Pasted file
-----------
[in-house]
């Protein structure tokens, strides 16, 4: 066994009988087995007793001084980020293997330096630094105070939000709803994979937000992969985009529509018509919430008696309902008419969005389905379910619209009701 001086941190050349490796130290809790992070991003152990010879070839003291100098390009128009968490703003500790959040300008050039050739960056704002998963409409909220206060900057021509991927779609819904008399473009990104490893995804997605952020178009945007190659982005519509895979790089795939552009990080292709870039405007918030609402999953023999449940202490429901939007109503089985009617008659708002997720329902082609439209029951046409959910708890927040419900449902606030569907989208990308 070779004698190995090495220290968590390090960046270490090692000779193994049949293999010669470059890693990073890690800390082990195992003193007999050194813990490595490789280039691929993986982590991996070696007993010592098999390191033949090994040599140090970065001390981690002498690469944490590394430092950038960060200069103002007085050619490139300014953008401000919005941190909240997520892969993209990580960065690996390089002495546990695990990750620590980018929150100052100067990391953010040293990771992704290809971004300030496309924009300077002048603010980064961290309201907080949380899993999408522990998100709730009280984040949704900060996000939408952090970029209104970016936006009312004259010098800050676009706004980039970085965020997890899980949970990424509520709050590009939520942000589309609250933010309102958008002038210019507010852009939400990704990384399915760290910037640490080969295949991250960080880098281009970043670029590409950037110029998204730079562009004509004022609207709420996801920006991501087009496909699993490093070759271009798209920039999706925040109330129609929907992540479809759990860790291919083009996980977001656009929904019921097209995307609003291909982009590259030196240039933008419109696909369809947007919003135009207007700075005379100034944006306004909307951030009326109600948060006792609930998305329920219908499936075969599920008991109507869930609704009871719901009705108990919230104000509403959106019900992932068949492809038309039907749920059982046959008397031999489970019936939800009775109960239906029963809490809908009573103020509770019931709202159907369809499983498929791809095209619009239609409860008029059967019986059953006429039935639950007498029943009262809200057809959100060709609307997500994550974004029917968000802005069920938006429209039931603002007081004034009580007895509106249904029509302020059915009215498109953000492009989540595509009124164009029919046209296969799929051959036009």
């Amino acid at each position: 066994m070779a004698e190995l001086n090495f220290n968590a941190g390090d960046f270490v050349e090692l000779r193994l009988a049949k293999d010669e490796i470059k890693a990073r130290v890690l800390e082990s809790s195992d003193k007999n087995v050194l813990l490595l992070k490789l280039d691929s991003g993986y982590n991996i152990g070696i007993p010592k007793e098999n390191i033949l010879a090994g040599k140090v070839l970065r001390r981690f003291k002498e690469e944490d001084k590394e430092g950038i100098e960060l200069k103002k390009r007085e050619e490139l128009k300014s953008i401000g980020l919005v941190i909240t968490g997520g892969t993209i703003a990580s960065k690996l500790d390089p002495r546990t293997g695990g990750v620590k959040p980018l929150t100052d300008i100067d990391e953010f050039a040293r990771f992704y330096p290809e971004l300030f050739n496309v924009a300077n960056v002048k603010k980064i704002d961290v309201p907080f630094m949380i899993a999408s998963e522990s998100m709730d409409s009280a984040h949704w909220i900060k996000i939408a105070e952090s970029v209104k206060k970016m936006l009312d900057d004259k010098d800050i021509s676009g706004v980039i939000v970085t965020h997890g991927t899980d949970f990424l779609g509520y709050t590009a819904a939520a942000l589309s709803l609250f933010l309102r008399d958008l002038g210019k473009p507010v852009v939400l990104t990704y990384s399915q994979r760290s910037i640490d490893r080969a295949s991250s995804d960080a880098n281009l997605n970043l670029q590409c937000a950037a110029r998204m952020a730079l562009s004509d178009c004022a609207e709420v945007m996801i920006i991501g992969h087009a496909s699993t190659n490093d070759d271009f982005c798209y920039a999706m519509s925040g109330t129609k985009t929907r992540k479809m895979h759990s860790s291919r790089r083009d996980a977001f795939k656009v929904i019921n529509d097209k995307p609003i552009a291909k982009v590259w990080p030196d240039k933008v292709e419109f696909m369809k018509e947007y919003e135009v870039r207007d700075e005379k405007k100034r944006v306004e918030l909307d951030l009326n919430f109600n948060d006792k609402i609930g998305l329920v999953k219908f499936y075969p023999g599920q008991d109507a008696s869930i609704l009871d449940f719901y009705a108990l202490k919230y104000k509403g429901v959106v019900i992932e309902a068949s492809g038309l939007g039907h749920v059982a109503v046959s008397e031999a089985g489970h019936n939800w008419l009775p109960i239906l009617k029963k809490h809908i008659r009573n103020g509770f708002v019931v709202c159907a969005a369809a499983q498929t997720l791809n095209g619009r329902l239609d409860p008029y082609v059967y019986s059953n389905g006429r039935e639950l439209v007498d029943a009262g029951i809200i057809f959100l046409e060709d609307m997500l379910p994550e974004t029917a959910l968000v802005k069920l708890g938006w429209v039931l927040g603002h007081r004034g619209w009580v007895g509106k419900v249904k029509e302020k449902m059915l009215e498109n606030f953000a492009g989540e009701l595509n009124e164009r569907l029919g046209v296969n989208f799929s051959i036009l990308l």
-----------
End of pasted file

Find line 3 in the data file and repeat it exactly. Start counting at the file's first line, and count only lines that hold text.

């Amino acid at each position: 066994m070779a004698e190995l001086n090495f220290n968590a941190g390090d960046f270490v050349e090692l000779r193994l009988a049949k293999d010669e490796i470059k890693a990073r130290v890690l800390e082990s809790s195992d003193k007999n087995v050194l813990l490595l992070k490789l280039d691929s991003g993986y982590n991996i152990g070696i007993p010592k007793e098999n390191i033949l010879a090994g040599k140090v070839l970065r001390r981690f003291k002498e690469e944490d001084k590394e430092g950038i100098e960060l200069k103002k390009r007085e050619e490139l128009k300014s953008i401000g980020l919005v941190i909240t968490g997520g892969t993209i703003a990580s960065k690996l500790d390089p002495r546990t293997g695990g990750v620590k959040p980018l929150t100052d300008i100067d990391e953010f050039a040293r990771f992704y330096p290809e971004l300030f050739n496309v924009a300077n960056v002048k603010k980064i704002d961290v309201p907080f630094m949380i899993a999408s998963e522990s998100m709730d409409s009280a984040h949704w909220i900060k996000i939408a105070e952090s970029v209104k206060k970016m936006l009312d900057d004259k010098d800050i021509s676009g706004v980039i939000v970085t965020h997890g991927t899980d949970f990424l779609g509520y709050t590009a819904a939520a942000l589309s709803l609250f933010l309102r008399d958008l002038g210019k473009p507010v852009v939400l990104t990704y990384s399915q994979r760290s910037i640490d490893r080969a295949s991250s995804d960080a880098n281009l997605n970043l670029q590409c937000a950037a110029r998204m952020a730079l562009s004509d178009c004022a609207e709420v945007m996801i920006i991501g992969h087009a496909s699993t190659n490093d070759d271009f982005c798209y920039a999706m519509s925040g109330t129609k985009t929907r992540k479809m895979h759990s860790s291919r790089r083009d996980a977001f795939k656009v929904i019921n529509d097209k995307p609003i552009a291909k982009v590259w990080p030196d240039k933008v292709e419109f696909m369809k018509e947007y919003e135009v870039r207007d700075e005379k405007k100034r944006v306004e918030l909307d951030l009326n919430f109600n948060d006792k609402i609930g998305l329920v999953k219908f499936y075969p023999g599920q008991d109507a008696s869930i609704l009871d449940f719901y009705a108990l202490k919230y104000k509403g429901v959106v019900i992932e309902a068949s492809g038309l939007g039907h749920v059982a109503v046959s008397e031999a089985g489970h019936n939800w008419l009775p109960i239906l009617k029963k809490h809908i008659r009573n103020g509770f708002v019931v709202c159907a969005a369809a499983q498929t997720l791809n095209g619009r329902l239609d409860p008029y082609v059967y019986s059953n389905g006429r039935e639950l439209v007498d029943a009262g029951i809200i057809f959100l046409e060709d609307m997500l379910p994550e974004t029917a959910l968000v802005k069920l708890g938006w429209v039931l927040g603002h007081r004034g619209w009580v007895g509106k419900v249904k029509e302020k449902m059915l009215e498109n606030f953000a492009g989540e009701l595509n009124e164009r569907l029919g046209v296969n989208f799929s051959i036009l990308l």